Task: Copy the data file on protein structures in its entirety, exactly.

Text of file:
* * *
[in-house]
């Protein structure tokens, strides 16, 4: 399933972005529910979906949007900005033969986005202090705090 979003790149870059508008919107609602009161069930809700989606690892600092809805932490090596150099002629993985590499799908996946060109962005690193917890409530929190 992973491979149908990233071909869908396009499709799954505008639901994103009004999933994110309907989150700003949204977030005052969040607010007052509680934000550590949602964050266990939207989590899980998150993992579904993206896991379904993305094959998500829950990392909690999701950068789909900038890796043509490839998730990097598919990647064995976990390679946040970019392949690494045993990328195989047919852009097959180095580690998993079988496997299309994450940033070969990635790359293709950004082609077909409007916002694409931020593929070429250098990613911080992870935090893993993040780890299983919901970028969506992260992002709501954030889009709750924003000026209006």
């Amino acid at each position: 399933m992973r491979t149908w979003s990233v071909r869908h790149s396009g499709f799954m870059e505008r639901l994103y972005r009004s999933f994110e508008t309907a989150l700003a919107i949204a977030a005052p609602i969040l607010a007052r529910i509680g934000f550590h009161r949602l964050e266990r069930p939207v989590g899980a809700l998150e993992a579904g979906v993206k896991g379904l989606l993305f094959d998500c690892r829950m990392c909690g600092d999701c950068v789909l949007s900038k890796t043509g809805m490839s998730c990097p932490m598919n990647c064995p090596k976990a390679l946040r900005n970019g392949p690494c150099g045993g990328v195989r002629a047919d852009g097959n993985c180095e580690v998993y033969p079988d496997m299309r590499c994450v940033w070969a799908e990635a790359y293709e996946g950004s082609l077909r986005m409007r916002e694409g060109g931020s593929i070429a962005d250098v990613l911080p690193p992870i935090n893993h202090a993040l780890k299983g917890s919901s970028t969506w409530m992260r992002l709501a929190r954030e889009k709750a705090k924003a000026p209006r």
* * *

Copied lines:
[in-house]
């Protein structure tokens, strides 16, 4: 399933972005529910979906949007900005033969986005202090705090 979003790149870059508008919107609602009161069930809700989606690892600092809805932490090596150099002629993985590499799908996946060109962005690193917890409530929190 992973491979149908990233071909869908396009499709799954505008639901994103009004999933994110309907989150700003949204977030005052969040607010007052509680934000550590949602964050266990939207989590899980998150993992579904993206896991379904993305094959998500829950990392909690999701950068789909900038890796043509490839998730990097598919990647064995976990390679946040970019392949690494045993990328195989047919852009097959180095580690998993079988496997299309994450940033070969990635790359293709950004082609077909409007916002694409931020593929070429250098990613911080992870935090893993993040780890299983919901970028969506992260992002709501954030889009709750924003000026209006």
């Amino acid at each position: 399933m992973r491979t149908w979003s990233v071909r869908h790149s396009g499709f799954m870059e505008r639901l994103y972005r009004s999933f994110e508008t309907a989150l700003a919107i949204a977030a005052p609602i969040l607010a007052r529910i509680g934000f550590h009161r949602l964050e266990r069930p939207v989590g899980a809700l998150e993992a579904g979906v993206k896991g379904l989606l993305f094959d998500c690892r829950m990392c909690g600092d999701c950068v789909l949007s900038k890796t043509g809805m490839s998730c990097p932490m598919n990647c064995p090596k976990a390679l946040r900005n970019g392949p690494c150099g045993g990328v195989r002629a047919d852009g097959n993985c180095e580690v998993y033969p079988d496997m299309r590499c994450v940033w070969a799908e990635a790359y293709e996946g950004s082609l077909r986005m409007r916002e694409g060109g931020s593929i070429a962005d250098v990613l911080p690193p992870i935090n893993h202090a993040l780890k299983g917890s919901s970028t969506w409530m992260r992002l709501a929190r954030e889009k709750a705090k924003a000026p209006r």